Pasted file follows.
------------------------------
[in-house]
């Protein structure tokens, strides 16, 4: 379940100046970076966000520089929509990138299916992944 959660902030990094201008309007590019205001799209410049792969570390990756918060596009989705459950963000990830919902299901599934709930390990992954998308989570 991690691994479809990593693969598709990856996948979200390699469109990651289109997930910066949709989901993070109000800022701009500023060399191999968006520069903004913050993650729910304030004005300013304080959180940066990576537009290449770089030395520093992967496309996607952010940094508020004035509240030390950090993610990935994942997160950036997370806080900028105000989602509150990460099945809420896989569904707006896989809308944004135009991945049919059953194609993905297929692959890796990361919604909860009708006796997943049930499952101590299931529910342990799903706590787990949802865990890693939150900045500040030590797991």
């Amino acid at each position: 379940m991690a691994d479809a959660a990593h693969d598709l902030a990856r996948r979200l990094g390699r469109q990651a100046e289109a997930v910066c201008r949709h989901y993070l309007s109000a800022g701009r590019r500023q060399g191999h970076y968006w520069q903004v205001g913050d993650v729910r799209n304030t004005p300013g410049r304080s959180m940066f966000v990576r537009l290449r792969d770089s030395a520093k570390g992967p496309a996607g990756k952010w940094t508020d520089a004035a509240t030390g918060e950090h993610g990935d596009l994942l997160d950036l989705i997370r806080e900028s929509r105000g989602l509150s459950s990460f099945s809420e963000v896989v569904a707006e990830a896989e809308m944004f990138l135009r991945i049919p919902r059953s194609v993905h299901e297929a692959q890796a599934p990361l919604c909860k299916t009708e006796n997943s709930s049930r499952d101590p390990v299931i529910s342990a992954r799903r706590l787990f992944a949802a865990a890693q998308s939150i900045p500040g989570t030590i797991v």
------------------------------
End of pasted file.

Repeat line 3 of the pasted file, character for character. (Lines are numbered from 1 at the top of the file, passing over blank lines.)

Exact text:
């Amino acid at each position: 379940m991690a691994d479809a959660a990593h693969d598709l902030a990856r996948r979200l990094g390699r469109q990651a100046e289109a997930v910066c201008r949709h989901y993070l309007s109000a800022g701009r590019r500023q060399g191999h970076y968006w520069q903004v205001g913050d993650v729910r799209n304030t004005p300013g410049r304080s959180m940066f966000v990576r537009l290449r792969d770089s030395a520093k570390g992967p496309a996607g990756k952010w940094t508020d520089a004035a509240t030390g918060e950090h993610g990935d596009l994942l997160d950036l989705i997370r806080e900028s929509r105000g989602l509150s459950s990460f099945s809420e963000v896989v569904a707006e990830a896989e809308m944004f990138l135009r991945i049919p919902r059953s194609v993905h299901e297929a692959q890796a599934p990361l919604c909860k299916t009708e006796n997943s709930s049930r499952d101590p390990v299931i529910s342990a992954r799903r706590l787990f992944a949802a865990a890693q998308s939150i900045p500040g989570t030590i797991v």